Postmarketing surveillance.Handb Exp Pharmacol. 2011; 205:339-51.HE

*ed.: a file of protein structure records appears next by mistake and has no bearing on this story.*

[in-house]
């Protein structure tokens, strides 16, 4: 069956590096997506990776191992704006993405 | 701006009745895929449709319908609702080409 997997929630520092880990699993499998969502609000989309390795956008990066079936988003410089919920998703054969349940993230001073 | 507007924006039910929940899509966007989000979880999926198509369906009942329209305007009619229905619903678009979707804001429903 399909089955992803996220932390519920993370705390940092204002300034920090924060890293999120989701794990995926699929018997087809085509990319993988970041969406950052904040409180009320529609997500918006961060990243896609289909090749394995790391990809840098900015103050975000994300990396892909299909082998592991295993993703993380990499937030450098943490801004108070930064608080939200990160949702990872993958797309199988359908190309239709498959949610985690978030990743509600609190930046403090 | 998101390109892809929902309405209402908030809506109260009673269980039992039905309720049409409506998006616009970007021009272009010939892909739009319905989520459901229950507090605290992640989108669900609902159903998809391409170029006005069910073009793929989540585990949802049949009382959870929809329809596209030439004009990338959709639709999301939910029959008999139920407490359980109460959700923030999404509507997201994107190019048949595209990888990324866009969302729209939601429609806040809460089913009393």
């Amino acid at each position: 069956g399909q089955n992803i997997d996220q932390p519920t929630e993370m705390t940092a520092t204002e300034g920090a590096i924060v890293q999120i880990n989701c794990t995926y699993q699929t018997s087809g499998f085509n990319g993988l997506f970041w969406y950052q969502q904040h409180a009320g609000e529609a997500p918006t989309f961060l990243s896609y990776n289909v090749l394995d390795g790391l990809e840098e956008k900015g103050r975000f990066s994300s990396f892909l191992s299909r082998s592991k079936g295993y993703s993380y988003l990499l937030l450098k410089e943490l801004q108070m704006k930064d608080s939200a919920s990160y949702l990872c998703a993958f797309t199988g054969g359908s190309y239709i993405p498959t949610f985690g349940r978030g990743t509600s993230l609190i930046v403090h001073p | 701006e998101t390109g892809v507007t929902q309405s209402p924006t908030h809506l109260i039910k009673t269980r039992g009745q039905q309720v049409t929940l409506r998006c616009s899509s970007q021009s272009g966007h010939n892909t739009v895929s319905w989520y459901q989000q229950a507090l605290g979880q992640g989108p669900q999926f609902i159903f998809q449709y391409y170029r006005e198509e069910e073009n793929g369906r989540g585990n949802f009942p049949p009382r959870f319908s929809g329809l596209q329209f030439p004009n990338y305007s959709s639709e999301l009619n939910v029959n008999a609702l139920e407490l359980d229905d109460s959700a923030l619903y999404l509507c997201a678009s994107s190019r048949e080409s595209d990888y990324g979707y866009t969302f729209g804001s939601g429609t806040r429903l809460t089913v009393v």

Postmarketing drug surveillance refers to the monitoring of drugs once they reach the market after clinical trials. It evaluates drugs taken by individuals under a wide range of circumstances over an extended period of time. Such surveillance is much more likely to detect previously unrecognized positive or negative effects that may be associated with a drug. The majority of postmarketing surveillance concern adverse drug reactions (ADRs) monitoring and evaluation. Other important postmarketing surveillance components include unapproved or off-label drug use, problems with orphan drugs, and lack of paediatric formulations, as well as issues concerning international clinical trials in paediatric population. The process of evaluating and improving the safety of medicines used in paediatric practice is referred to as paediatric pharmacovigilance. It requires special attention. Childhood diseases and disorders may be qualitatively and quantitatively different from their adult equivalents. This may affect either benefit or risk of therapies (or both), with a resulting impact on the risk/benefit balance. In addition, chronic conditions may require chronic treatment and susceptibility to ADRs may change throughout the patient's lifetime according to age and stage of growth and development. Therefore, paediatric pharmacovigillance aspects need to be tailored to a number of variables based on heterogeneity of paediatric population. This chapter will summarize and discuss the key issues.